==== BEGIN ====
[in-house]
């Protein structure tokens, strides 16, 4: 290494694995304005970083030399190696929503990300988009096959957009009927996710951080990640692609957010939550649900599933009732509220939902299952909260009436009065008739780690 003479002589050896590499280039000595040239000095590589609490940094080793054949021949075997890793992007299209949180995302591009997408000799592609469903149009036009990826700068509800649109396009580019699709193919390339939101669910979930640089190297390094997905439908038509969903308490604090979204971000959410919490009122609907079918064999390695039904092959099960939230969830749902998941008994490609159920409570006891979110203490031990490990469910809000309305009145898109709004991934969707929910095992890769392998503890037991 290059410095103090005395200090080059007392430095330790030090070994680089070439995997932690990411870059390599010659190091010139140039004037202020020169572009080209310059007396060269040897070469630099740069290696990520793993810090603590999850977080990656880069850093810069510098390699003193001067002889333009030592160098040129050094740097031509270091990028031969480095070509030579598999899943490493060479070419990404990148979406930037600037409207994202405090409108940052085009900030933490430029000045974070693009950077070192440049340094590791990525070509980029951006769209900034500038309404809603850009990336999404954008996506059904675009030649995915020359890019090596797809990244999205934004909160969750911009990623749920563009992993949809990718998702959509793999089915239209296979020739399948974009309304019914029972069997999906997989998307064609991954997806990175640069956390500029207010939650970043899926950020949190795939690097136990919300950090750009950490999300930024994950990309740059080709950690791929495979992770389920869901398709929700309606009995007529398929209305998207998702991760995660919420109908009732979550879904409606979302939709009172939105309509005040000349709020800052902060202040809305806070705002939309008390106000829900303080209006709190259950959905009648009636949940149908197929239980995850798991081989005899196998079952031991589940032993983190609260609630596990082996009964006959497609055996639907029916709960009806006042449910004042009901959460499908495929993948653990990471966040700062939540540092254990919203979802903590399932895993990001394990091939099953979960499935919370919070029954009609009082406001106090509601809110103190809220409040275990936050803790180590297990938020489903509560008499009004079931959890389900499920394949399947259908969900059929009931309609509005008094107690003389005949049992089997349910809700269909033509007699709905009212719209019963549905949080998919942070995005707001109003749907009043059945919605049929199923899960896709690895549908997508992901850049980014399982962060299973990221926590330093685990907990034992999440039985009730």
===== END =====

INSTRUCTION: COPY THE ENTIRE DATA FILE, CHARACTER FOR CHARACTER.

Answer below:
[in-house]
């Protein structure tokens, strides 16, 4: 290494694995304005970083030399190696929503990300988009096959957009009927996710951080990640692609957010939550649900599933009732509220939902299952909260009436009065008739780690 003479002589050896590499280039000595040239000095590589609490940094080793054949021949075997890793992007299209949180995302591009997408000799592609469903149009036009990826700068509800649109396009580019699709193919390339939101669910979930640089190297390094997905439908038509969903308490604090979204971000959410919490009122609907079918064999390695039904092959099960939230969830749902998941008994490609159920409570006891979110203490031990490990469910809000309305009145898109709004991934969707929910095992890769392998503890037991 290059410095103090005395200090080059007392430095330790030090070994680089070439995997932690990411870059390599010659190091010139140039004037202020020169572009080209310059007396060269040897070469630099740069290696990520793993810090603590999850977080990656880069850093810069510098390699003193001067002889333009030592160098040129050094740097031509270091990028031969480095070509030579598999899943490493060479070419990404990148979406930037600037409207994202405090409108940052085009900030933490430029000045974070693009950077070192440049340094590791990525070509980029951006769209900034500038309404809603850009990336999404954008996506059904675009030649995915020359890019090596797809990244999205934004909160969750911009990623749920563009992993949809990718998702959509793999089915239209296979020739399948974009309304019914029972069997999906997989998307064609991954997806990175640069956390500029207010939650970043899926950020949190795939690097136990919300950090750009950490999300930024994950990309740059080709950690791929495979992770389920869901398709929700309606009995007529398929209305998207998702991760995660919420109908009732979550879904409606979302939709009172939105309509005040000349709020800052902060202040809305806070705002939309008390106000829900303080209006709190259950959905009648009636949940149908197929239980995850798991081989005899196998079952031991589940032993983190609260609630596990082996009964006959497609055996639907029916709960009806006042449910004042009901959460499908495929993948653990990471966040700062939540540092254990919203979802903590399932895993990001394990091939099953979960499935919370919070029954009609009082406001106090509601809110103190809220409040275990936050803790180590297990938020489903509560008499009004079931959890389900499920394949399947259908969900059929009931309609509005008094107690003389005949049992089997349910809700269909033509007699709905009212719209019963549905949080998919942070995005707001109003749907009043059945919605049929199923899960896709690895549908997508992901850049980014399982962060299973990221926590330093685990907990034992999440039985009730």